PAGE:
Healdsburg's water and sewer bills, already some of the highest in Sonoma County, are about to jump higher.
The City Council on Monday night unanimously approved an overall water rate increase of 9 percent, effective in July, followed by increases of 6 percent, 5 percent and 5 percent in the three following fiscal years.
The new sewer rates won't take effect for another year but overall will increase 5 percent, 6 percent and 3 percent each year after that.
City Council members grudgingly approved the new rates, saying they were driven by a number of factors, including aging infrastructure, debt from such projects as the relatively new $32 million sewage treatment plant and plans for an extensive irrigation system using recycled water.
"It's kind of a perfect storm," Mayor Gary Plass said. "None of us likes being the highest in the county."
"I want the public to know we are sensitive to the rate issue. It's a very difficult thing," Councilman Jim Wood said. "I don't like the numbers. My wife won't because of her extensive gardening. But if you use the water, you have to pay for it."
The typical, single-family combined water and wastewater bill will go from $117.57 to $133.90 in July. That is for a family that uses 800 cubic feet of water, a month, or about 6,000 gallons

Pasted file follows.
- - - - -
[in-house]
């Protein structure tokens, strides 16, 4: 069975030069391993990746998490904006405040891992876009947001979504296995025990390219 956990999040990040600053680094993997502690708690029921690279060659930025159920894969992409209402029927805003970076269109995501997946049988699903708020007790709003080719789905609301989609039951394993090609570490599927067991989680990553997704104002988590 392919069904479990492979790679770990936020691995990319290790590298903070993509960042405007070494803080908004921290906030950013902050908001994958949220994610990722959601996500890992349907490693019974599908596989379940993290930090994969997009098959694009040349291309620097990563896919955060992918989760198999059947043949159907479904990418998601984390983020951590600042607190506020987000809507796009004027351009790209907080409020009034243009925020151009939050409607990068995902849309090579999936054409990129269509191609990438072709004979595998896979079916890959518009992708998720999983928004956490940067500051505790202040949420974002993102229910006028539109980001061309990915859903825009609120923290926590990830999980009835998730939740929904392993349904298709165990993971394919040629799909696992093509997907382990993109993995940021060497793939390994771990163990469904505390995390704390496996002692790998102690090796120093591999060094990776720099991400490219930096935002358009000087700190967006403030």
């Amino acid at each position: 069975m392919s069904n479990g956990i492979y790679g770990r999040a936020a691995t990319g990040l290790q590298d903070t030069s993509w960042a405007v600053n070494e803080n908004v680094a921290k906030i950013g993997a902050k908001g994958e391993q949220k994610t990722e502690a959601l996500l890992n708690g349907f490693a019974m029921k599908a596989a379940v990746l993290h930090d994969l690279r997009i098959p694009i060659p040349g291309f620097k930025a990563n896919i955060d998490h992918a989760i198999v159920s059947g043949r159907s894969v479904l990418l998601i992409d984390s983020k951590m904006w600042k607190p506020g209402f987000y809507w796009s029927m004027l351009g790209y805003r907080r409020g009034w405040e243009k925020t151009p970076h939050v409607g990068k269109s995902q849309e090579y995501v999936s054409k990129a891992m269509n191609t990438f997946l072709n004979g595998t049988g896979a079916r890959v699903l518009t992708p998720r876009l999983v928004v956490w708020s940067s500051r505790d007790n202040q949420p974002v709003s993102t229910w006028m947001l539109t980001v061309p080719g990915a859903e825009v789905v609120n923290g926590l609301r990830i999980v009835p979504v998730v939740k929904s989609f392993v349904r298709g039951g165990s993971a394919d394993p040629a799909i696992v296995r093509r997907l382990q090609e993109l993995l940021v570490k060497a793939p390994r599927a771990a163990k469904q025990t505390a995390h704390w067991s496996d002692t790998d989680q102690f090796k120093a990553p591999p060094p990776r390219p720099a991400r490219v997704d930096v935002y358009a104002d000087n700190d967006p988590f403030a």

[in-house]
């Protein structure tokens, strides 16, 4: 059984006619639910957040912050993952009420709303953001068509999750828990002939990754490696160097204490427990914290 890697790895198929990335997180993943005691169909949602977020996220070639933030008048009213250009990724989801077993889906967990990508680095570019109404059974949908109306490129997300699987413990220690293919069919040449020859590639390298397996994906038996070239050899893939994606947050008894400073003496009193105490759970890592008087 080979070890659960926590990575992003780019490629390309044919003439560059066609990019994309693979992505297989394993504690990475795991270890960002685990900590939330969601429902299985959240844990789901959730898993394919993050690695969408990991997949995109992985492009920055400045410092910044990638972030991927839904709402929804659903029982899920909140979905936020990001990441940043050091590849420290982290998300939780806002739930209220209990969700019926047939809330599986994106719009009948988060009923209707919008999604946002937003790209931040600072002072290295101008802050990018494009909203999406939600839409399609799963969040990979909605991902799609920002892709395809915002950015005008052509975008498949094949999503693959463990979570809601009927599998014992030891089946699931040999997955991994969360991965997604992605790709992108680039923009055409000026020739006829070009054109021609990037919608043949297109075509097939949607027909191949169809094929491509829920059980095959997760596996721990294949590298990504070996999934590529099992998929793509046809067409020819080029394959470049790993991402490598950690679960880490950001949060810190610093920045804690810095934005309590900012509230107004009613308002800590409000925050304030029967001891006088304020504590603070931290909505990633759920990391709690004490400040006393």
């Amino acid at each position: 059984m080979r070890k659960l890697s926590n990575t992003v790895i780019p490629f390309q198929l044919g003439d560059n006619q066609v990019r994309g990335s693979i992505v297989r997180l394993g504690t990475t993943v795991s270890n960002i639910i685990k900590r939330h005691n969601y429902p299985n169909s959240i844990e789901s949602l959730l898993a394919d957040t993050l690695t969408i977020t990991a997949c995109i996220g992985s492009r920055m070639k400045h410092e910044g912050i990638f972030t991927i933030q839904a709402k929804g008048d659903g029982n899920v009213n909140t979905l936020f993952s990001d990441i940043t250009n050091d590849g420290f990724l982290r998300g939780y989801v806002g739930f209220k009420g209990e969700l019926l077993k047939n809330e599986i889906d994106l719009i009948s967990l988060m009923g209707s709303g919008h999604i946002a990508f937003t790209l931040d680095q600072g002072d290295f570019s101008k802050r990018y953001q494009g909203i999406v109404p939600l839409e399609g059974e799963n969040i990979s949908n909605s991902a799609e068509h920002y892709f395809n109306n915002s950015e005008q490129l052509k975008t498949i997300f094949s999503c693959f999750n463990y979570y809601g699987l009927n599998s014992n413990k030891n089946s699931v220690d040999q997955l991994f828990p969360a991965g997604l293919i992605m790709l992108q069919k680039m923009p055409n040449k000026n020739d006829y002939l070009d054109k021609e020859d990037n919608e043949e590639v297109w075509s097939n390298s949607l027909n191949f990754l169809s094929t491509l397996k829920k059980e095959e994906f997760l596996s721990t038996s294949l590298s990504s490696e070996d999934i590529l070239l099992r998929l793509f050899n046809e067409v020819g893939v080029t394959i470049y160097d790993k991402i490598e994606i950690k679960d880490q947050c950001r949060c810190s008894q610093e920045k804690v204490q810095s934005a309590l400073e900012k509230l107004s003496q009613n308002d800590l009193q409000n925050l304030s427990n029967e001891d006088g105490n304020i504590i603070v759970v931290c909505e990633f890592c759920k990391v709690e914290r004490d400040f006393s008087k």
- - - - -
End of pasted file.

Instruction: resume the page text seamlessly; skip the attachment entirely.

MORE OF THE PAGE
Healdsburg residents already pay higher charges than six other cities, including Santa Rosa, according to figures provided by The Reed Group Inc., Healdsburg's rate consultant.
Cloverdale and Sonoma were not included in the comparison.
Of the more than 4,000 customers notified of the proposed new rates, 223 protested, City Clerk Maria Curiel said.
Officials say the rate changes are intended to better reflect the cost of providing service to customers and to encourage water conservation.
Some commercial users, including restaurants and hotels with restaurants, will see significant cuts in their wastewater bills because, the city's consultants said, current rates place a disproportionate burden on non-residential customers.
The new rates also will help pay for a number of capital improvements totaling more than $18 million.
The largest project will deliver treated wastewater for use in vineyards, parks and open space, allowing the city to dispose of it during the dry months of May through September.
Another project will provide a future connection to Santa Rosa's wastewater pipeline to The Geysers, where it is used to generate geothermal electricity.
Healdsburg now discharges highly treated wastewater into the Russian River, but it is under a deadline to end that practice by October 2014.
You can reach Staff Writer Clark Mason at 521-5214 or email@example.com.